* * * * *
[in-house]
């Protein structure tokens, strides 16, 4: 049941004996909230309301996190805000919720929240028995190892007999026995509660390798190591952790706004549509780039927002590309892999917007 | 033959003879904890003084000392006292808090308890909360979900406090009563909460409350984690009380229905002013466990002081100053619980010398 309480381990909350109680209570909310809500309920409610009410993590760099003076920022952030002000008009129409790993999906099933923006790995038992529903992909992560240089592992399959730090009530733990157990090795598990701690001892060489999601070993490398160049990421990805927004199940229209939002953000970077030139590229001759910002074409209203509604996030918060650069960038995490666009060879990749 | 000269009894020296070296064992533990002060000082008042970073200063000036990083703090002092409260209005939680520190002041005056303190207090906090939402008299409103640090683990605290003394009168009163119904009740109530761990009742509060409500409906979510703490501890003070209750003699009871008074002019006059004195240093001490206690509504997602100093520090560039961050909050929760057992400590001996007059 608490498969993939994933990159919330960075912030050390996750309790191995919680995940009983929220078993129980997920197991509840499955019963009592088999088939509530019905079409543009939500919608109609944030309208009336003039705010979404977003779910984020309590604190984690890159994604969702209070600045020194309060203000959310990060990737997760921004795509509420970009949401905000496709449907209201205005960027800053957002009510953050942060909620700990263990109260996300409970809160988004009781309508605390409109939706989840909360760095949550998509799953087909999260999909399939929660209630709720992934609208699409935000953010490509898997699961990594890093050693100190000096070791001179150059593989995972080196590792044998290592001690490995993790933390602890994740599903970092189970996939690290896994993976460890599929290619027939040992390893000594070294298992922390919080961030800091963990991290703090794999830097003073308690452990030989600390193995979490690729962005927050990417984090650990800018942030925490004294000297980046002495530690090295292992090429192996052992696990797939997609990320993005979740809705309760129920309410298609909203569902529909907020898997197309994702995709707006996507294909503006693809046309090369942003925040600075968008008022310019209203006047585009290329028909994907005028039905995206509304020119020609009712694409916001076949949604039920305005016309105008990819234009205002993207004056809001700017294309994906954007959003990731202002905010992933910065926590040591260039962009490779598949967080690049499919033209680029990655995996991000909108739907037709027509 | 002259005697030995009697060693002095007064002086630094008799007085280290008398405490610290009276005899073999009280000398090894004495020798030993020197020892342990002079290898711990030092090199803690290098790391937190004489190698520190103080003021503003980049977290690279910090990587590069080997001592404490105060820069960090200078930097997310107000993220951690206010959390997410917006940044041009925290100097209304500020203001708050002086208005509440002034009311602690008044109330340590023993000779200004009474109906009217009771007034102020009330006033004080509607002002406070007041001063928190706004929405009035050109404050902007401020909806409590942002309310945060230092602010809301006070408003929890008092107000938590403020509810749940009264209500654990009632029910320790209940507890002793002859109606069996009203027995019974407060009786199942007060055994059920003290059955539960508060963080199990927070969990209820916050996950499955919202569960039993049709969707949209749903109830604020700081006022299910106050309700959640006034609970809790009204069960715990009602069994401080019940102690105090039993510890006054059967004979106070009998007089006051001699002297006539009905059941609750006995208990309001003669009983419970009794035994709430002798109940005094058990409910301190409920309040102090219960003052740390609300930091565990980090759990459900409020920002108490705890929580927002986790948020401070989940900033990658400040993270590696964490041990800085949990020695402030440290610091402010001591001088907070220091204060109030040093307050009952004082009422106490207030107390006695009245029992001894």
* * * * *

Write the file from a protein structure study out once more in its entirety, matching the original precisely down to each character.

[in-house]
């Protein structure tokens, strides 16, 4: 049941004996909230309301996190805000919720929240028995190892007999026995509660390798190591952790706004549509780039927002590309892999917007 | 033959003879904890003084000392006292808090308890909360979900406090009563909460409350984690009380229905002013466990002081100053619980010398 309480381990909350109680209570909310809500309920409610009410993590760099003076920022952030002000008009129409790993999906099933923006790995038992529903992909992560240089592992399959730090009530733990157990090795598990701690001892060489999601070993490398160049990421990805927004199940229209939002953000970077030139590229001759910002074409209203509604996030918060650069960038995490666009060879990749 | 000269009894020296070296064992533990002060000082008042970073200063000036990083703090002092409260209005939680520190002041005056303190207090906090939402008299409103640090683990605290003394009168009163119904009740109530761990009742509060409500409906979510703490501890003070209750003699009871008074002019006059004195240093001490206690509504997602100093520090560039961050909050929760057992400590001996007059 608490498969993939994933990159919330960075912030050390996750309790191995919680995940009983929220078993129980997920197991509840499955019963009592088999088939509530019905079409543009939500919608109609944030309208009336003039705010979404977003779910984020309590604190984690890159994604969702209070600045020194309060203000959310990060990737997760921004795509509420970009949401905000496709449907209201205005960027800053957002009510953050942060909620700990263990109260996300409970809160988004009781309508605390409109939706989840909360760095949550998509799953087909999260999909399939929660209630709720992934609208699409935000953010490509898997699961990594890093050693100190000096070791001179150059593989995972080196590792044998290592001690490995993790933390602890994740599903970092189970996939690290896994993976460890599929290619027939040992390893000594070294298992922390919080961030800091963990991290703090794999830097003073308690452990030989600390193995979490690729962005927050990417984090650990800018942030925490004294000297980046002495530690090295292992090429192996052992696990797939997609990320993005979740809705309760129920309410298609909203569902529909907020898997197309994702995709707006996507294909503006693809046309090369942003925040600075968008008022310019209203006047585009290329028909994907005028039905995206509304020119020609009712694409916001076949949604039920305005016309105008990819234009205002993207004056809001700017294309994906954007959003990731202002905010992933910065926590040591260039962009490779598949967080690049499919033209680029990655995996991000909108739907037709027509 | 002259005697030995009697060693002095007064002086630094008799007085280290008398405490610290009276005899073999009280000398090894004495020798030993020197020892342990002079290898711990030092090199803690290098790391937190004489190698520190103080003021503003980049977290690279910090990587590069080997001592404490105060820069960090200078930097997310107000993220951690206010959390997410917006940044041009925290100097209304500020203001708050002086208005509440002034009311602690008044109330340590023993000779200004009474109906009217009771007034102020009330006033004080509607002002406070007041001063928190706004929405009035050109404050902007401020909806409590942002309310945060230092602010809301006070408003929890008092107000938590403020509810749940009264209500654990009632029910320790209940507890002793002859109606069996009203027995019974407060009786199942007060055994059920003290059955539960508060963080199990927070969990209820916050996950499955919202569960039993049709969707949209749903109830604020700081006022299910106050309700959640006034609970809790009204069960715990009602069994401080019940102690105090039993510890006054059967004979106070009998007089006051001699002297006539009905059941609750006995208990309001003669009983419970009794035994709430002798109940005094058990409910301190409920309040102090219960003052740390609300930091565990980090759990459900409020920002108490705890929580927002986790948020401070989940900033990658400040993270590696964490041990800085949990020695402030440290610091402010001591001088907070220091204060109030040093307050009952004082009422106490207030107390006695009245029992001894």